It’s not that I expect to come in anything but last. What I don’t expect though is to watch the first place finisher cross the line before I even have my hand on the baton. There should be a mercy rule in track. It’s over before I round the second curve but I’m not allowed to quit. My lungs are burning only marginally more than my face. I’m running as fast and as hard as I ever have or ever will. The blood in my ears leaves the tiniest amount of room for a vague awareness of the thundering applause happening all around the track. I want to close my eyes and spirit myself home. The day is over and I see a mother standing by the fence, waiting for me to finish before joining her children in the car. Of all the pity cheerers I appreciate her the most even before I can make out whatever it is that she’s shouting. I shake some more blood loose in my ears to make room for what’s coming. “Don’t you worry about it, baby. Just run your race. You just run your race, baby. You’re doing great!” That’s all I hear and that’s all I need. I finish strong (and once everyone else but my team has gone home).

For the next eighteen plus years I repeat this to myself multiple times a month. It reminds me that it’s not about competition, it’s about doing your best, whatever that means to you. Like what you like, love who you love, keep moving forward. Run your race and no one else’s.



image via Soda Head

7 Comments leave one →
  1. karen aka eyeball permalink
    March 6, 2012 6:40 am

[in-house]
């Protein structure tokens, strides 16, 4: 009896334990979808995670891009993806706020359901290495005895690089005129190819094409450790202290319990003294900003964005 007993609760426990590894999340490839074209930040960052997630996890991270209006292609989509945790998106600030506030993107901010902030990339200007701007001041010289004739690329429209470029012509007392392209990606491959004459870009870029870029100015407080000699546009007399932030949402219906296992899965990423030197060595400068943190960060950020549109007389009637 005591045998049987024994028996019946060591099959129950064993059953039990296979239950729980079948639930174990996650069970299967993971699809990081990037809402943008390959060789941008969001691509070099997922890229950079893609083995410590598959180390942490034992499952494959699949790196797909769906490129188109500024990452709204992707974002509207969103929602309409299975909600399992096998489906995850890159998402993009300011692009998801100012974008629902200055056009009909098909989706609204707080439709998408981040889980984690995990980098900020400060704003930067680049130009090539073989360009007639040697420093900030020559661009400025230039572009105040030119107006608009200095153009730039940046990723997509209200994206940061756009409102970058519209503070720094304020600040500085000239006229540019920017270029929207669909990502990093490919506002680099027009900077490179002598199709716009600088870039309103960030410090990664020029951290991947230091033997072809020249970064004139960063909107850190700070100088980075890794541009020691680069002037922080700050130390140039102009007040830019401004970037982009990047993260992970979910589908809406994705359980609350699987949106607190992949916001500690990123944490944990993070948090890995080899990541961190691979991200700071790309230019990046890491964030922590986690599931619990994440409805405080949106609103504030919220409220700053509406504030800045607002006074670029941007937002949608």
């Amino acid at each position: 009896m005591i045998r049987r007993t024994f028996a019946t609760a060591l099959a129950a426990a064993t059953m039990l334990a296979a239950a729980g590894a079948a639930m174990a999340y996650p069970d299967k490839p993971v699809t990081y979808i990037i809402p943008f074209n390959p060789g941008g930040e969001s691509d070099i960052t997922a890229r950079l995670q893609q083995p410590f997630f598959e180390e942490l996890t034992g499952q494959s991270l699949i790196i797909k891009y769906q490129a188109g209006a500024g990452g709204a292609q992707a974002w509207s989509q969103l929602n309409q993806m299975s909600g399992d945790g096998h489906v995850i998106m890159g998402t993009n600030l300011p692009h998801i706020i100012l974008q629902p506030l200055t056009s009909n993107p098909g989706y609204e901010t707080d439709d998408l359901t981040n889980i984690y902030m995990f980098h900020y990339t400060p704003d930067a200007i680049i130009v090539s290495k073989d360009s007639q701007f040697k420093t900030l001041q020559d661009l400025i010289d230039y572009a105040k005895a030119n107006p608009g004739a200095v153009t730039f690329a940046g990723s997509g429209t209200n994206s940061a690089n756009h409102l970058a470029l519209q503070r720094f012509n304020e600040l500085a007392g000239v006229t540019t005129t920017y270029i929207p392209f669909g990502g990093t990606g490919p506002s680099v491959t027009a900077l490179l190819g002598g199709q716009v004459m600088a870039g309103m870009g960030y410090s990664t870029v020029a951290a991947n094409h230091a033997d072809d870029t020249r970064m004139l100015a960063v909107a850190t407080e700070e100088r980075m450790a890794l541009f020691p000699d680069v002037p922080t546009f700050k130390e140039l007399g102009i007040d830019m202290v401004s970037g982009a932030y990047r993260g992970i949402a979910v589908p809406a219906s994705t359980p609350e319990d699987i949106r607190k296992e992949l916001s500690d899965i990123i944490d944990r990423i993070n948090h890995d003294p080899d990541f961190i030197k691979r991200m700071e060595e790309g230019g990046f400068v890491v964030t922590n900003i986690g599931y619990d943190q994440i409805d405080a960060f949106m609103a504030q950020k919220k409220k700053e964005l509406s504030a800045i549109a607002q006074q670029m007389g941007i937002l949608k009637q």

There is something about your writing…I can hear it, smell it, shit like that. I’ve never had that before. I don’t know what to do with it but…thank you THANK YOU beautiful!

  2. aka eyeball permalink
    March 6, 2012 10:25 am

    Ever write dark and twisted? I read something on dirtyballerina… That is you, correct?

  3. Paige Sanderson permalink
    March 6, 2012 2:55 pm

    ” Like what you like, love who you love, keep moving forward. Run your race and no one else’s.”

    I seriously needed this yesterday, in the literal sense.

    Every day, I spend my lunch break on the treadmill. I’ve been doing C25K – in fact, this is my second time around – and I’m at the point where I should be able to run for 20 minutes non-stop. And for the life of me, I can’t do it. I don’t know what I’m doing wrong. I guess I’m just not cut out to be a runner. Anyway, some days I feel good about what I accomplish on the treadmill. Yesterday was miserable. I only ran 2 miles in about 30 minutes. I was so dissappointed in myself. In fact, I tweeted that “Today, I am not a superhero.”